Provide accurate information and counteract any false statements made about you. But also be sensitive when doing so. Kids can find it hard to accept new information that contradicts what they’ve been told before. It may take time for them to come around to new information.

Be patient and don’t push the child to change their feelings about you too quickly. Be consistent and persistent in your efforts to reconnect with the child. Show them through your actions that you are committed to being a positive and loving parent.

2. Express remorse for any mistaken actions or behavior on your behalf.

Expressing remorse for any actions or behavior on your behalf that may have contributed to the alienation is a step towards rebuilding trust. It can be difficult to admit that you made mistakes. But acknowledging your role in alienation can help to show your child that you are taking responsibility for your actions; that you are committed to making things right.

When expressing remorse, be specific about what you did wrong and how you plan to make amends. Avoid making excuses or blaming others for your actions. Focus on your behavior and your feelings about it. Be sincere and genuine in your apology, and avoid being defensive or dismissive of your child’s feelings.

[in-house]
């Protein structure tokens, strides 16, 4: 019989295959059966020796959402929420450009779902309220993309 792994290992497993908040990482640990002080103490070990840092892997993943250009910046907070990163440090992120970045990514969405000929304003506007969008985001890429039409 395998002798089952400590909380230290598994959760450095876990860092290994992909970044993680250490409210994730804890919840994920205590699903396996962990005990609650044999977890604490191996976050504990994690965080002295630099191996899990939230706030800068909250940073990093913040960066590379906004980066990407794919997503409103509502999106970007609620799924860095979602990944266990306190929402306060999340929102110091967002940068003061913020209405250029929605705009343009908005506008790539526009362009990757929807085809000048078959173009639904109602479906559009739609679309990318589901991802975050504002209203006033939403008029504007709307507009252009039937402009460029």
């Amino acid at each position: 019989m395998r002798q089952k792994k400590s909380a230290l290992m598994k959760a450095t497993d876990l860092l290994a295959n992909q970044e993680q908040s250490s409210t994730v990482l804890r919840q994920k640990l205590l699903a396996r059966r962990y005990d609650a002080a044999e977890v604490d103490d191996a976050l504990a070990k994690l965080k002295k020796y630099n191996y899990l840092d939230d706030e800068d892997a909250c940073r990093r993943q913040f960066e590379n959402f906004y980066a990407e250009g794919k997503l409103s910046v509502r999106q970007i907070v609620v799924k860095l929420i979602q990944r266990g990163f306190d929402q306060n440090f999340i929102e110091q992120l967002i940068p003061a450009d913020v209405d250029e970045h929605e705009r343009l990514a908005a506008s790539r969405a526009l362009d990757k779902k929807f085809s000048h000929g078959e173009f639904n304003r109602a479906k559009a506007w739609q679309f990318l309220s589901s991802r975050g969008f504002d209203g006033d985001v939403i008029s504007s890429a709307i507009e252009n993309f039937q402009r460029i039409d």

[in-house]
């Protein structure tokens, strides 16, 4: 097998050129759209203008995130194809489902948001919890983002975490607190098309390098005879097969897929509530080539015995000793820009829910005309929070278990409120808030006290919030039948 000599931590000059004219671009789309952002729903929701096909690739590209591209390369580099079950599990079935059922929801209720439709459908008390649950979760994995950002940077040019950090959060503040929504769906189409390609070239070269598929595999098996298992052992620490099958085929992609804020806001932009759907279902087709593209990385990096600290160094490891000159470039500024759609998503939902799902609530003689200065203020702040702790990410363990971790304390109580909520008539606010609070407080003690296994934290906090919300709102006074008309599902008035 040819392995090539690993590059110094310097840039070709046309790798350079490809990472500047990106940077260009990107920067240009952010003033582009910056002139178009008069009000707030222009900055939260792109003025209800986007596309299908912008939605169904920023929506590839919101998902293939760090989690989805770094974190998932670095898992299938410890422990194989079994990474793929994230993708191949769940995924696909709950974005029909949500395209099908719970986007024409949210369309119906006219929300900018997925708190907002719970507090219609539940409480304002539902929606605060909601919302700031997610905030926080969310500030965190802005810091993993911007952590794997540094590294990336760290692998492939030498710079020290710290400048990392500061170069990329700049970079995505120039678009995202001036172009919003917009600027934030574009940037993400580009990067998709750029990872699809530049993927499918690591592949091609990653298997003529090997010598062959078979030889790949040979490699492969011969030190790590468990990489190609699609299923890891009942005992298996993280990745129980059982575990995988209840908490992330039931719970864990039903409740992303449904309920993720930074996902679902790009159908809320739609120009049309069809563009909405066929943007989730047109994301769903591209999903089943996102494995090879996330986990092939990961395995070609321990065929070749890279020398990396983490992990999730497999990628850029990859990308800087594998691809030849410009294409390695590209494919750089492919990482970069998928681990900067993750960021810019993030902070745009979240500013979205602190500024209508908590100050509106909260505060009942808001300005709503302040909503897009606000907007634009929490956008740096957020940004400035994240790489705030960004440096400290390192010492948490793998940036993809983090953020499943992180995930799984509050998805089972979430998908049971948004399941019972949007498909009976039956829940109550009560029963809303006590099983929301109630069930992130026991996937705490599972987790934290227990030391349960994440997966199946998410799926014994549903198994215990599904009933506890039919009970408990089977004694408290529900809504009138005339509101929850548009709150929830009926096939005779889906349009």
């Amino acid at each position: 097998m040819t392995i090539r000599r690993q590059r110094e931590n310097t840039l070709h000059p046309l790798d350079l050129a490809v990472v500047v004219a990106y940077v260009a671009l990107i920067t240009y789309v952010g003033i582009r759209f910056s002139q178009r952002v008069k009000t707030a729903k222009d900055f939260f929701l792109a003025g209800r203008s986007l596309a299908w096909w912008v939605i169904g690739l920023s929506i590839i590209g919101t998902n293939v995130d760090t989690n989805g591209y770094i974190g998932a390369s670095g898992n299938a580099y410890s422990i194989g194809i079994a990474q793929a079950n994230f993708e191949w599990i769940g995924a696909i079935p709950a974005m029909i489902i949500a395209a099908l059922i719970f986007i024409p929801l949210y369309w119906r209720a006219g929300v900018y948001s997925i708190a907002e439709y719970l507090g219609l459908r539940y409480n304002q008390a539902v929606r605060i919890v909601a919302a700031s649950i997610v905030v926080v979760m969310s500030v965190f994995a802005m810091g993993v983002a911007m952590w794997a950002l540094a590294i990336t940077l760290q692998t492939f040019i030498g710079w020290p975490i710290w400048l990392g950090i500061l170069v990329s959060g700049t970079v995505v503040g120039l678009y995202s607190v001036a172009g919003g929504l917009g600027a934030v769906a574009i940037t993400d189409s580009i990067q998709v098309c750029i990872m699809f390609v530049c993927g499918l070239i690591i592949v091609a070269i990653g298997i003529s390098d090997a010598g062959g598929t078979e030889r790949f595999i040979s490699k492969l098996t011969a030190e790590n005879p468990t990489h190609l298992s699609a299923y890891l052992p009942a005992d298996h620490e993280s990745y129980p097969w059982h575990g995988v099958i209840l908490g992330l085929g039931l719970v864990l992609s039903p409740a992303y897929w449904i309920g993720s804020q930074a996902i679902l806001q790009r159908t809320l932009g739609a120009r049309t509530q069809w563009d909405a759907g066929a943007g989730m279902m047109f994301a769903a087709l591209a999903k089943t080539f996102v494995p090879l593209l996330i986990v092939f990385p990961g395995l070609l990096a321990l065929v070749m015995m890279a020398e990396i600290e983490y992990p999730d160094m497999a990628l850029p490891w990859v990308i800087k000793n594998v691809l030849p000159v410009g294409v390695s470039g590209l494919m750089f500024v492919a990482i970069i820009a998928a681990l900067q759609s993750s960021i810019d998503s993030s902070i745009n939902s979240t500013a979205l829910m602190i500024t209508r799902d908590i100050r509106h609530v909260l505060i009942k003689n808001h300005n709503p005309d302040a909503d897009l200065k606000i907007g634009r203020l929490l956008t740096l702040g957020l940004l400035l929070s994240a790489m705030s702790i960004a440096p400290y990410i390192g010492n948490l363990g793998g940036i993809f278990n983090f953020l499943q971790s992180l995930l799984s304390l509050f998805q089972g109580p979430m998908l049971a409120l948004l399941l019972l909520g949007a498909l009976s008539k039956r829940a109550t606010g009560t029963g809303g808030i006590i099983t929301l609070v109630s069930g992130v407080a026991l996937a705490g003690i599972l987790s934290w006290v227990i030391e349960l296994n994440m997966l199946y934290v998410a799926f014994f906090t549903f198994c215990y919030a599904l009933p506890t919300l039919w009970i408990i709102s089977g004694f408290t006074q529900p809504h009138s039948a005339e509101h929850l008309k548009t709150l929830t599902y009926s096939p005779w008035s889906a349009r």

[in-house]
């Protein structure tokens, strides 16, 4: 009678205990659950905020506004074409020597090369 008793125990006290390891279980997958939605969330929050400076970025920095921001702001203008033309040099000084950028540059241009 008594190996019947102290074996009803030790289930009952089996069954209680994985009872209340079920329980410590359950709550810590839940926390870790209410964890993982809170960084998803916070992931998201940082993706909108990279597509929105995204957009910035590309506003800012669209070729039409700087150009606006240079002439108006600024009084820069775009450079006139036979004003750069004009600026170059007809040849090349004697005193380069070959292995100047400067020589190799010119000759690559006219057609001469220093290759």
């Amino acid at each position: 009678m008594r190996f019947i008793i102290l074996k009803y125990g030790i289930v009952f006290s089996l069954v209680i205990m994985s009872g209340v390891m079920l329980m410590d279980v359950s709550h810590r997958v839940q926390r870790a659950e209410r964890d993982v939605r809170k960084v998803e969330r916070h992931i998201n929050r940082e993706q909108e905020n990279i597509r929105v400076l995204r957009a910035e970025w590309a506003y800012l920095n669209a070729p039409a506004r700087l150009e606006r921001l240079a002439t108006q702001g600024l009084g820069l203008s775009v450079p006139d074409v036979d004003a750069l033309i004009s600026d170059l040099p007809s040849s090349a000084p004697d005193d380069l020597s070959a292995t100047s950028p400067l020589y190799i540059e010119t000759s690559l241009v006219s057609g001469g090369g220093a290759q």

Also remember that expressing remorse is not a one-time event. Regaining trust is a continuous process. You’ll need to consistently demonstrate your remorse through your actions and behavior over time. And, most importantly, be ready to work on yourself and the relationship with your child, even when it is difficult or uncomfortable.

3. Assure the child that you love them and want to be a part of their life.

Children need to know that they are loved and valued; that their parents want to be involved in their lives. This can help to counter feelings of rejection and abandonment that may have arisen during the period of alienation.

When expressing your love and desire to be a part of your child’s life, be specific and genuine. You can tell them how much they mean to you, how much you miss them, how much you are looking forward to spending time with them, or how much you want to be there for them. You can also express your love through actions, such as sending cards, small gifts or arranging special time for them.